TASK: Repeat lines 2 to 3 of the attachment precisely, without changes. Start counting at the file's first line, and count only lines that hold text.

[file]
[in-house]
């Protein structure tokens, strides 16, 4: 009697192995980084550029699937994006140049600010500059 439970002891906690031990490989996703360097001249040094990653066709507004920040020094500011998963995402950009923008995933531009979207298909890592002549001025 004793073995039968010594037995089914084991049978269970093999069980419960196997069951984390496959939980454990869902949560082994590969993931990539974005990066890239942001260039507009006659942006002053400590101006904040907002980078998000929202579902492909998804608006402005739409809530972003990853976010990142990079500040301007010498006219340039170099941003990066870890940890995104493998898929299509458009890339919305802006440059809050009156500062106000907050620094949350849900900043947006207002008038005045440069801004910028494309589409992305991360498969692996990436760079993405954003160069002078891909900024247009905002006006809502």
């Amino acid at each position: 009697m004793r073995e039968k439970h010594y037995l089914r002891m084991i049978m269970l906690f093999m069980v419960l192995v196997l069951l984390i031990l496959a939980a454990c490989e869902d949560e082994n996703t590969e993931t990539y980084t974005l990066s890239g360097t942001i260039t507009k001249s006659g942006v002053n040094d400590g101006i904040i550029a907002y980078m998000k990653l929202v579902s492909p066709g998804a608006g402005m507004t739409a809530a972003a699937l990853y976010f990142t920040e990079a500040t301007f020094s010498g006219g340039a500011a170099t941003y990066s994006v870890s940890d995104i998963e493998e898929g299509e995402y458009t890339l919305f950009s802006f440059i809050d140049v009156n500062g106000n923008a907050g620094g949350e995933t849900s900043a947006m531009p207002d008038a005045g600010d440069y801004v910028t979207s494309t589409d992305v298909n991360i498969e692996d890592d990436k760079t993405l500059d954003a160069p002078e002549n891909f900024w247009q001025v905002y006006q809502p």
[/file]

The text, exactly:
């Protein structure tokens, strides 16, 4: 009697192995980084550029699937994006140049600010500059 439970002891906690031990490989996703360097001249040094990653066709507004920040020094500011998963995402950009923008995933531009979207298909890592002549001025 004793073995039968010594037995089914084991049978269970093999069980419960196997069951984390496959939980454990869902949560082994590969993931990539974005990066890239942001260039507009006659942006002053400590101006904040907002980078998000929202579902492909998804608006402005739409809530972003990853976010990142990079500040301007010498006219340039170099941003990066870890940890995104493998898929299509458009890339919305802006440059809050009156500062106000907050620094949350849900900043947006207002008038005045440069801004910028494309589409992305991360498969692996990436760079993405954003160069002078891909900024247009905002006006809502």
């Amino acid at each position: 009697m004793r073995e039968k439970h010594y037995l089914r002891m084991i049978m269970l906690f093999m069980v419960l192995v196997l069951l984390i031990l496959a939980a454990c490989e869902d949560e082994n996703t590969e993931t990539y980084t974005l990066s890239g360097t942001i260039t507009k001249s006659g942006v002053n040094d400590g101006i904040i550029a907002y980078m998000k990653l929202v579902s492909p066709g998804a608006g402005m507004t739409a809530a972003a699937l990853y976010f990142t920040e990079a500040t301007f020094s010498g006219g340039a500011a170099t941003y990066s994006v870890s940890d995104i998963e493998e898929g299509e995402y458009t890339l919305f950009s802006f440059i809050d140049v009156n500062g106000n923008a907050g620094g949350e995933t849900s900043a947006m531009p207002d008038a005045g600010d440069y801004v910028t979207s494309t589409d992305v298909n991360i498969e692996d890592d990436k760079t993405l500059d954003a160069p002078e002549n891909f900024w247009q001025v905002y006006q809502p």